6 Key Factors That Determine Your Relationship With Your Web Design Client

Published on November 3rd, 2021

Siddhita Upare
Co-founder, ruttl

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A good client-designer relationship can not only make work easy and fun but can also lead to productive discussions and ideas that help make the end result a lot better. You must have experienced this too, be it from the client-side or the designer side. What if we tell you there are ways to ensure you start off just the right way with your client/designer and have a relationship that is both fruitful and fun?

Here are 6 crucial factors you need to take care of.

1. Being prepared

What is the client’s brand about? Do they have an existing website or a social media page? Who are their competitors? What things can be adopted from their style or layout? As a web designer, these are some questions you need to research on before conducting your first meeting with the client. Not only does this show you are motivated and passionate about the work you do, but also it results in time saved as the client doesn’t have to update you on basic things.

This becomes an even more important factor when both of you are packed with to-dos on your task list. You can have productive meetings if you are prepared. What this might mean going ahead is sharing a brief with the client/designer before every meeting.

2. Setting expectations at the beginning

Every client and designer has their own set of rules and expectations. Letting them know your process, timeline, and feedback process can save time as well as build a better relationship moving forward. For example, after working on many projects, you may find out that continuous feedback works the best. Having a discussion with your client beforehand about this prepares them for the regular meetings they’d need to have with you.

Everything that you do sends a message to the client. For example, if you are keeping meetings on Saturday, it is assumed that you work on Saturdays as well. So, make sure everything that you do aligns with the expectations set in the beginning.

3. Having a transparent communication process

Instead of keeping things bottled up, be clear about any concerns you have with the project. Communicate openly with your client. For example, if your client has a habit of postponing meetings, try setting these meetings a week ahead so that they can schedule them. If not, communicate politely that it eats up a lot of your time that you could have otherwise dedicated to their web design project.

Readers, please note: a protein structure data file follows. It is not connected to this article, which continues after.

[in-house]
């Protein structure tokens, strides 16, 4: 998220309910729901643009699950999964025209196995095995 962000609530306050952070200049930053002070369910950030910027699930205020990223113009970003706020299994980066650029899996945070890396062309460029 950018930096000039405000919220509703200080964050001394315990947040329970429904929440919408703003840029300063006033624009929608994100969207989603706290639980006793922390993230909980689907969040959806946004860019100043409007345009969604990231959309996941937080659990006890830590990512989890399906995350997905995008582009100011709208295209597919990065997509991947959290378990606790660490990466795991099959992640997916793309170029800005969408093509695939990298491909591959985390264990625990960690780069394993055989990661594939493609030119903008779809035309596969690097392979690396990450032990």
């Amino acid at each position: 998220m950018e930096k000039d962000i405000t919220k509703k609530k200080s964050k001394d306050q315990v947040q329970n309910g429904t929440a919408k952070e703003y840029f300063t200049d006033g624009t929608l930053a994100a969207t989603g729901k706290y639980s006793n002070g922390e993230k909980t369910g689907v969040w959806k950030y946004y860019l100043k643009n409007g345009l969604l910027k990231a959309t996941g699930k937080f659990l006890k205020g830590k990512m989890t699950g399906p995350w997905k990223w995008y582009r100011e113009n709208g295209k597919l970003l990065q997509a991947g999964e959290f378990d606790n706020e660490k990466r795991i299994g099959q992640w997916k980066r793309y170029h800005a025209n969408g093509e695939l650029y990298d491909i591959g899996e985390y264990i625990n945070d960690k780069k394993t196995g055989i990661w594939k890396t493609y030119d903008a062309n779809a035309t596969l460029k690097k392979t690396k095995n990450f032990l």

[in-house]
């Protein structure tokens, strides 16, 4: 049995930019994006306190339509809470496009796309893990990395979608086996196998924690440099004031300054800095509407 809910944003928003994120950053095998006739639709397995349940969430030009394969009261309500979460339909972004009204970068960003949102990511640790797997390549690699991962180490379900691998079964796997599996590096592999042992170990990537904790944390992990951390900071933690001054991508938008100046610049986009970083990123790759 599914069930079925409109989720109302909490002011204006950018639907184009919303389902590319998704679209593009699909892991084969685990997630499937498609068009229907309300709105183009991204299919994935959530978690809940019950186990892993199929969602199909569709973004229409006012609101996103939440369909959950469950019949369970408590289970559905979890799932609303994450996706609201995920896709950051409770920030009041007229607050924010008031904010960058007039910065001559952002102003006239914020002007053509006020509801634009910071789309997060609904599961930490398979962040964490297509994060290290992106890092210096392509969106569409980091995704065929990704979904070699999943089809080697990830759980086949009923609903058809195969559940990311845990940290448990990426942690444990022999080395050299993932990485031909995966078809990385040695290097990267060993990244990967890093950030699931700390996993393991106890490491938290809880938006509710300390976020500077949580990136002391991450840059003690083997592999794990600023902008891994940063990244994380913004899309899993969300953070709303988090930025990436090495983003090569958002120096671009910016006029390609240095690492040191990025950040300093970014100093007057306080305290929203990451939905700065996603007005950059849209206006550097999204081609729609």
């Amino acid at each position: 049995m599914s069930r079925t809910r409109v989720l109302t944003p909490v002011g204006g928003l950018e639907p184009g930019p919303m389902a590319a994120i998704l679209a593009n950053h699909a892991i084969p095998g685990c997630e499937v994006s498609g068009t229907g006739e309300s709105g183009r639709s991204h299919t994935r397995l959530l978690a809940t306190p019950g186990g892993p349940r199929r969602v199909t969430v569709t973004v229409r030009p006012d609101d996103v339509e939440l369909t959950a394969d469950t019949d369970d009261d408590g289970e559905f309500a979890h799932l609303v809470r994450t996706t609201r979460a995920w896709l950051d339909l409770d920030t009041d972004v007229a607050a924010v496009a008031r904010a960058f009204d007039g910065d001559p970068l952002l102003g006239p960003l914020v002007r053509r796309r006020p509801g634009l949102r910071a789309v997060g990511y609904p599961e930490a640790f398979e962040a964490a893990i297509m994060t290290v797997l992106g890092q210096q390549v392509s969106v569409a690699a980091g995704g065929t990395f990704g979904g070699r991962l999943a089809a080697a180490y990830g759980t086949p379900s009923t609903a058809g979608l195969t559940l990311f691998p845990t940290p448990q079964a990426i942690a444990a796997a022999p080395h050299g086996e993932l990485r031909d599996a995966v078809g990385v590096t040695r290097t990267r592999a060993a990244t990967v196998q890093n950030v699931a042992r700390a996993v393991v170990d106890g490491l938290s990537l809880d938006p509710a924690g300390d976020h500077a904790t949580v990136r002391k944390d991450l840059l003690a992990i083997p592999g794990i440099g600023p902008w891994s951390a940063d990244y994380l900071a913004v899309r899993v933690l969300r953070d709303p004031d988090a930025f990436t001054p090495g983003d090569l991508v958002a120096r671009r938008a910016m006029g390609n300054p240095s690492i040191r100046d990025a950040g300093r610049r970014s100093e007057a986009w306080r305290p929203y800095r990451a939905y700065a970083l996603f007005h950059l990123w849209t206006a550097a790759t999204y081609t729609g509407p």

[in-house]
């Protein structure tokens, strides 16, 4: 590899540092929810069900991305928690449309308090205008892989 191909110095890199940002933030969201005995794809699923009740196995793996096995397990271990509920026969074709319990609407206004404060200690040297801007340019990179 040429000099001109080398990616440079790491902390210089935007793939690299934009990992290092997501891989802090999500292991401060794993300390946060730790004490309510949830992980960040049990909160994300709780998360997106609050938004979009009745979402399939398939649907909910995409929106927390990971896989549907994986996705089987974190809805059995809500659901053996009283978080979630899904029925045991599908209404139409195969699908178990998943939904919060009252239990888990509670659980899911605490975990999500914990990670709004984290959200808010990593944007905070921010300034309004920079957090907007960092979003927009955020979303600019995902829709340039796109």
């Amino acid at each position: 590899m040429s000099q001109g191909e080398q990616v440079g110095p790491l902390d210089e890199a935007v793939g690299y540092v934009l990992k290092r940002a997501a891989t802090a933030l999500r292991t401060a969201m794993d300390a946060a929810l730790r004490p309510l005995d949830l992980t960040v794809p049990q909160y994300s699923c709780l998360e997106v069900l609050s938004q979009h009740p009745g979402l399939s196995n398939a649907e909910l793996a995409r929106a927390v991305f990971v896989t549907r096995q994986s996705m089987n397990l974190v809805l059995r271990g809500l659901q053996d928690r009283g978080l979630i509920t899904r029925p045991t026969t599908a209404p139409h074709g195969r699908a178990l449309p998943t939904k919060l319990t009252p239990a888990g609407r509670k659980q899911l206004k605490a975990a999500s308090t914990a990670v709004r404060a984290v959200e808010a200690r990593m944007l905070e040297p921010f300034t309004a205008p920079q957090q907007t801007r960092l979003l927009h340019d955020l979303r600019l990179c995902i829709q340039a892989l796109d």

Open communication also means that instead of waving off your client’s concerns, you take time to think from their perspective and suggest solutions, if needed.

4. Being flexible

Sometimes, your client may need you to speed up the process. It may be due to an unplanned contingency like market changes or external influences. Adaptation is the key in these kinds of situations. It may also happen that even after spending a lot of time picking the right color for the website or writing the code for the entire project, your client may come up to you and demand major changes. Instead of taking it personally, understand their concerns and accept their feedback. A compromise here and there is the key to a good designer-client relationship.

5. Having patience

Your clients may not know about the typefaces, y-frames, and even the color sets that should be used for web designing. Instead of thinking that your client already knows everything, have patience and walk them through your rationale when they have a doubt or a differing opinion. Explain your thinking in a way that a non-designer can understand. Sure, it may be a little frustrating and may even take up quite a bit of your time but it will help you strengthen your relationship with the client and build trust.

6. Having a feedback process

When it comes to a web design project, a lot of feedback and suggestions come in from the client’s side as well as the team’s side. To have it all fragmented in different channels like emails, Whatsapp, and Slack may mean that important feedback might remain unattended.

Instead of having your client come up to you again and tell you about that, make use of a visual feedback tool like Ruttl. With its easy shareability link, clients can write their comments on live websites without having to go through the painstaking process of signing up and logging in every time they need to give feedback. Not only does Ruttl help your clients give you precise feedback, it makes sure no feedback data gets lost in the thousand unread emails in your inbox.

Thinking of taking Ruttl for a spin? Sign up and get started for free to see the power of Ruttl for yourself and build an amazing relationship with your web-design client!

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